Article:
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Mandatory or administrative functions include the conducting of examinations for appointments to the services of the union government. Such examinations may be written or by interview or by both; nothing is said in the above article about it. The union government’s consultation with the commission is mandatory on the following issues:
1. Matters relating to methods of recruitment to civil services and civil posts.
2. Principles to be followed in making appointments to civil services and posts and in making promotions and transfers from one service to another and on the suitability of candidates for such appointments, promotions and transfers.
3. All disciplinary matters affecting a person serving under the union government in a civil capacity including memorials or petitions relating to such matters.
4. Any claim by or in respect of any person who is serving or has served under the union government in a civil capacity, that the costs incurred by him in defending legal proceedings instituted against him in respect of their official acts should be paid out of the consolidated fund of India.
5. Any claim or award of a pension in respect of injuries sustained by union government servants in the discharge of their official duties.
6. Any other matter which the President may refer to the commission.
It should be borne in mind that in the above matters the commission functions only in an advisory capacity and its advice is not binding on the government. In this respect the position has remained the same as before Independence. Participating in parliamentary debates on this matter, Sir Samuel Hoare, the then secretary of state for India, observed: “It was the definite view of the Joint Select Committee and it is the definite view of my advisers both here and in India, that the Public Service Commissions had much better be advisory.
Experience goes to show that they are likely to have more influence if they are advisory than if they have mandatory powers. The danger is that if you give them mandatory powers you then set up two governments.”! The constituent assembly and its drafting committee considered the matter carefully and came to the conclusion that it will not be advisable to create “a kingdom within a kingdom”.
The proviso to Article 321, however, dilutes the consultative role of the commission by authorizing the President to make regulations specifying the matters in which either generally, or in any particular class of cases or in any particular circumstances, it will not be necessary to consult the commission. Liberal and frequent use has been made of this proviso both by the union and more so by the state governments. For instance, the commission may not be consulted on matters relating to the reservation of appointments or posts for the backward classes, scheduled castes, and scheduled tribes.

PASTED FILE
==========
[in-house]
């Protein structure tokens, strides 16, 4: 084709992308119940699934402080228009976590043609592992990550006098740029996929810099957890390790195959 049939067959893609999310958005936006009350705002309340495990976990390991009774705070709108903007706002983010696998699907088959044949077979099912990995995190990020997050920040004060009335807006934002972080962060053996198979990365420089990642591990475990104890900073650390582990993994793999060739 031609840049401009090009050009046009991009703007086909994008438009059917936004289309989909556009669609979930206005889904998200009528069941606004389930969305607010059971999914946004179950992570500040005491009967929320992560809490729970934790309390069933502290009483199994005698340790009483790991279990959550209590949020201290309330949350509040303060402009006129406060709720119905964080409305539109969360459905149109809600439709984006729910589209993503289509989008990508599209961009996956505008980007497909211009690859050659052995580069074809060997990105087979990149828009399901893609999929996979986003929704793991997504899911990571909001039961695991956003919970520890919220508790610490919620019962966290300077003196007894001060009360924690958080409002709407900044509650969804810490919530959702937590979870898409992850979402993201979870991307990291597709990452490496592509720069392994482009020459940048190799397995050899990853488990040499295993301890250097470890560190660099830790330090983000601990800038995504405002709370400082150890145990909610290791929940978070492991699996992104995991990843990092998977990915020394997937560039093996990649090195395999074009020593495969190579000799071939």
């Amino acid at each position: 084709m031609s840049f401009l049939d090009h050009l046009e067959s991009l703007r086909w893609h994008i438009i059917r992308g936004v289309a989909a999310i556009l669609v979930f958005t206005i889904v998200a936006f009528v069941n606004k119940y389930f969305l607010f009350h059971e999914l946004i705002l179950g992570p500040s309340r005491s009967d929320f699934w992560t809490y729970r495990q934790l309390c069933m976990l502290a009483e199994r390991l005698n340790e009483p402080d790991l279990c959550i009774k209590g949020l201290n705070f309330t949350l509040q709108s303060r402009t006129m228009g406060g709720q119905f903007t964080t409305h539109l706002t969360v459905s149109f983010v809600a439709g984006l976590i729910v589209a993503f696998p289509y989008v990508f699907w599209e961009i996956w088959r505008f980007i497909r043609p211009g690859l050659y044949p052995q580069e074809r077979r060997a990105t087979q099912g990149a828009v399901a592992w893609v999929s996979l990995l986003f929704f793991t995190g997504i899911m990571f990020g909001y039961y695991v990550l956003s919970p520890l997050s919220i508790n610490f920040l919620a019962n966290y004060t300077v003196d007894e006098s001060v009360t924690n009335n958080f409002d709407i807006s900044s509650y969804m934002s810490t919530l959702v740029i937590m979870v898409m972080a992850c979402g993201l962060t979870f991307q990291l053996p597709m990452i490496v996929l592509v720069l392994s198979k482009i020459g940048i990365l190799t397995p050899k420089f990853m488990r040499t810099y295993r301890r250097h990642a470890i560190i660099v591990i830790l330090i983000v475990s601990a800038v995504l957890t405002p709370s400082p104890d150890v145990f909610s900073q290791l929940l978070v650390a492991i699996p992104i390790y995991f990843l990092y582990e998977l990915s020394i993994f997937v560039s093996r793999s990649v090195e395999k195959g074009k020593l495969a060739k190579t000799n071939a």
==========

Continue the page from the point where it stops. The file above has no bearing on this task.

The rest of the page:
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The commission is also not consulted with regard to selections for certain appointments such as: (i) membership or chairmanship of tribunals or commissions; (ii) posts of the highest diplomatic nature; and (iii) a bulk of class III (group C) and IV (group D) employees who constitute about 90 per cent of the total number of government employees at the centre. By way of limiting this discretionary authority of the President, clause (5) of Article 320 has laid down that “All regulations made under the proviso to clause (3) by the President…. shall be laid for not less than fourteen days before each House of Parliament…. as soon as possible after they are made, and shall be subject to such modifications, whether by way of repeal or amendment, as both Houses of Parliament…. may make during the session in which they are held.” The ineffectiveness of this safeguard has been shown in various judicial decisions in the matter. In performing its tasks, the commission takes the assistance of heads of departments and other government officials as well as outside experts at the interview of candidates and it also employs suitable persons as examiners, supervisors and invigilators at the examinations conducted by it.
The relations of the commission with different ministries/ departments of the union government are coordinated by the Ministry of Home Affairs, but in its day-to-day work and in the discharge of its statutory responsibilities, it deals directly with the different ministries/departments and the various heads of executive departments. After the commission has tendered its advice to different governmental agencies, it is generally informed of the action taken on its advice.
In terms of Article 323 (1), it is the duty of the commission to present annually to the President a report as to the work done by the commission. The report, along with the memorandum explaining the action taken by the government on the recommendations of the commission, is placed before the parliament. The memorandum explains the reasons for the non-acceptance of its recommendations by the government in cases where such advice has not been accepted. The provision regarding the explanatory memorandum, however, does not cover the additional functions of the commission regarding appointments to municipal/local authorities.